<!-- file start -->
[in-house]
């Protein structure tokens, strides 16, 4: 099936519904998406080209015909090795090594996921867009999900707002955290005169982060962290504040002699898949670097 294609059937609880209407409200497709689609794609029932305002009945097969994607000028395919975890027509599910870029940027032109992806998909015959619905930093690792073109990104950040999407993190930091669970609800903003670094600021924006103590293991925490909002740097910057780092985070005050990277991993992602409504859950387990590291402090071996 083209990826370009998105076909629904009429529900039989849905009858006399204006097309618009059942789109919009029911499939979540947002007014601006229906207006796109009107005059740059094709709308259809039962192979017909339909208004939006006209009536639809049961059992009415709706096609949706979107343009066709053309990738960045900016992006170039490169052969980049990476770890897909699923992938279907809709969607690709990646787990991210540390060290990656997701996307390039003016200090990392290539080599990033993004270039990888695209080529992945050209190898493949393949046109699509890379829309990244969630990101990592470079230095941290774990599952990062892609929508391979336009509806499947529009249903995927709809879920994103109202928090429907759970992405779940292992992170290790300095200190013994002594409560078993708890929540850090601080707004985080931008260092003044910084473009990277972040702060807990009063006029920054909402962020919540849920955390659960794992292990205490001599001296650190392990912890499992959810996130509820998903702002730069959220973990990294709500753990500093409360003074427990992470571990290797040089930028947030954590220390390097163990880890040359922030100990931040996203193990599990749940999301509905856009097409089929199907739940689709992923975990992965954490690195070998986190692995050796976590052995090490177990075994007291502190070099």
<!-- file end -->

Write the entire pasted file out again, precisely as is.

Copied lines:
[in-house]
């Protein structure tokens, strides 16, 4: 099936519904998406080209015909090795090594996921867009999900707002955290005169982060962290504040002699898949670097 294609059937609880209407409200497709689609794609029932305002009945097969994607000028395919975890027509599910870029940027032109992806998909015959619905930093690792073109990104950040999407993190930091669970609800903003670094600021924006103590293991925490909002740097910057780092985070005050990277991993992602409504859950387990590291402090071996 083209990826370009998105076909629904009429529900039989849905009858006399204006097309618009059942789109919009029911499939979540947002007014601006229906207006796109009107005059740059094709709308259809039962192979017909339909208004939006006209009536639809049961059992009415709706096609949706979107343009066709053309990738960045900016992006170039490169052969980049990476770890897909699923992938279907809709969607690709990646787990991210540390060290990656997701996307390039003016200090990392290539080599990033993004270039990888695209080529992945050209190898493949393949046109699509890379829309990244969630990101990592470079230095941290774990599952990062892609929508391979336009509806499947529009249903995927709809879920994103109202928090429907759970992405779940292992992170290790300095200190013994002594409560078993708890929540850090601080707004985080931008260092003044910084473009990277972040702060807990009063006029920054909402962020919540849920955390659960794992292990205490001599001296650190392990912890499992959810996130509820998903702002730069959220973990990294709500753990500093409360003074427990992470571990290797040089930028947030954590220390390097163990880890040359922030100990931040996203193990599990749940999301509905856009097409089929199907739940689709992923975990992965954490690195070998986190692995050796976590052995090490177990075994007291502190070099």